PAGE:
Robin, who is the lead for the third topic, asked Siddhartha if the way a case is captured had a bearing on for its replication. Often, case studies lack advice on how to be replicated. Case studies could build in practical lessons and reccomendations that could be drawn if others want to replicate this approach.

Kurian Baby a case study was a mirror capturing all key elements, of a project or programme, both quantitative and qualitative. Project teams were seldom good at documentation and by the time the project was noticed and discussed, many of the subtle elements that were critical for its success or failure would have been forgotten. Project teams change, eroding institutional memory. Documentation experts may not fully understand the nuances and other underpinnings. Therefore, case studies could turn out half-baked. He suggested starting case study documentation at the ideation and conceptualization stage and run concurrently with the project's execution. Notes from project staff would be valuable and these could be shaped professionally by experts. Validation could happen periodically by a core team of the implementing staff. Best practices are always adaptive, contextual and creative.

Thank you for your inputs. I will post the synthesis document once the e-discussion is complete.

Regards
Nitya
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  • Meena
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Re: Topic 2. How can case studies be collected, validated and disseminated efficiently

Case Studies are an in-depth examination, often undertaken over time and can be of single or comparative cases: ranging from micro (participants, implementation process), meso (programs) or macro (policy) level. The PSI initiative for Supporting Sustainable Sanitation Improvements (3SI) project in Bihar is at a scaling up stage with over 700 entrepreneurs and 180,000 reached and impacted. The approach to this initiative is reflected in the ‘sanitation finance value chain being established to service for credit needs of consumers and sanitation enterprises.’

With an overall aim to demonstrate a successful program for replication to serve geographies beyond Bihar, the selection of cases requires careful consideration on the basis of clear objectives and may include: (i) comparing cases at the micro level – such as an entrepreneur or household base case studies – these can just focus on program area, comparisons against case studies documented during a baseline, longitudinal studies (same cases studied over a period of time) or can be comparative case studies (program and control group areas); (iii) case studies focussing on program approaches (for example – the logic model or theory of change); (iii) higher level comparison with a similar program, or a control group to establish causality though a statistically significant sample, data analysis and synthesis process. In all situations, high quality practical studies with key messages and facts, documentation of evidence will be a key enabler contribute to strengthened programming and scaling up.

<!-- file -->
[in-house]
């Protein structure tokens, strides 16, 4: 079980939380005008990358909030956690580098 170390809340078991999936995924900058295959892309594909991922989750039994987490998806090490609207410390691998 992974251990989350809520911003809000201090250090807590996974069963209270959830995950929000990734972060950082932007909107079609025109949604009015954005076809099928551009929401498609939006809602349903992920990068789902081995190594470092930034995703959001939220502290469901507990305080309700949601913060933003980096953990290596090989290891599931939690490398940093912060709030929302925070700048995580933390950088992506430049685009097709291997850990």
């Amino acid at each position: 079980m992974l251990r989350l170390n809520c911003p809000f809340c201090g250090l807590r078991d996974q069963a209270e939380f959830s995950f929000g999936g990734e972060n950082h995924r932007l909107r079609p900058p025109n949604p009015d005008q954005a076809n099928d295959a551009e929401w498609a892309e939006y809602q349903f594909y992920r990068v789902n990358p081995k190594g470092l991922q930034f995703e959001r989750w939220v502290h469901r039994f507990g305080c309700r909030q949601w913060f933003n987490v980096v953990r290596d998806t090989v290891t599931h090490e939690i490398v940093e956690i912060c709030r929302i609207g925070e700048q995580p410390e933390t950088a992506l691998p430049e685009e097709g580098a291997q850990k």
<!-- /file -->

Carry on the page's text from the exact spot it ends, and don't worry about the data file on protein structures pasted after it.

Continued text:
Case studies at micro level or related to program approaches can be embedded in an external evaluation. For case studies already available through program process documentation, validations can be applied to these case studies - through formative peer reviews (stakeholders, program staff or external validation). Parameters like resources, time frames and data collection options influence the level at which case studies can be documented.

Dissemination can be through stakeholder consultations, in this case especially among those who have been associated with the program and new geography stakeholders – as an experience sharing and new programs design platform. And the routes to paper presentations, fora such as India Sanitation Coalition, publications, social media, website of the Ministry of Drinking Water and Sanitation etc. remain.

Meena Narula is currently Country Director and Water For People – India. In the past she has held lead Monitoring Evaluation and Research positions at Aga Khan Foundation and Plan International India.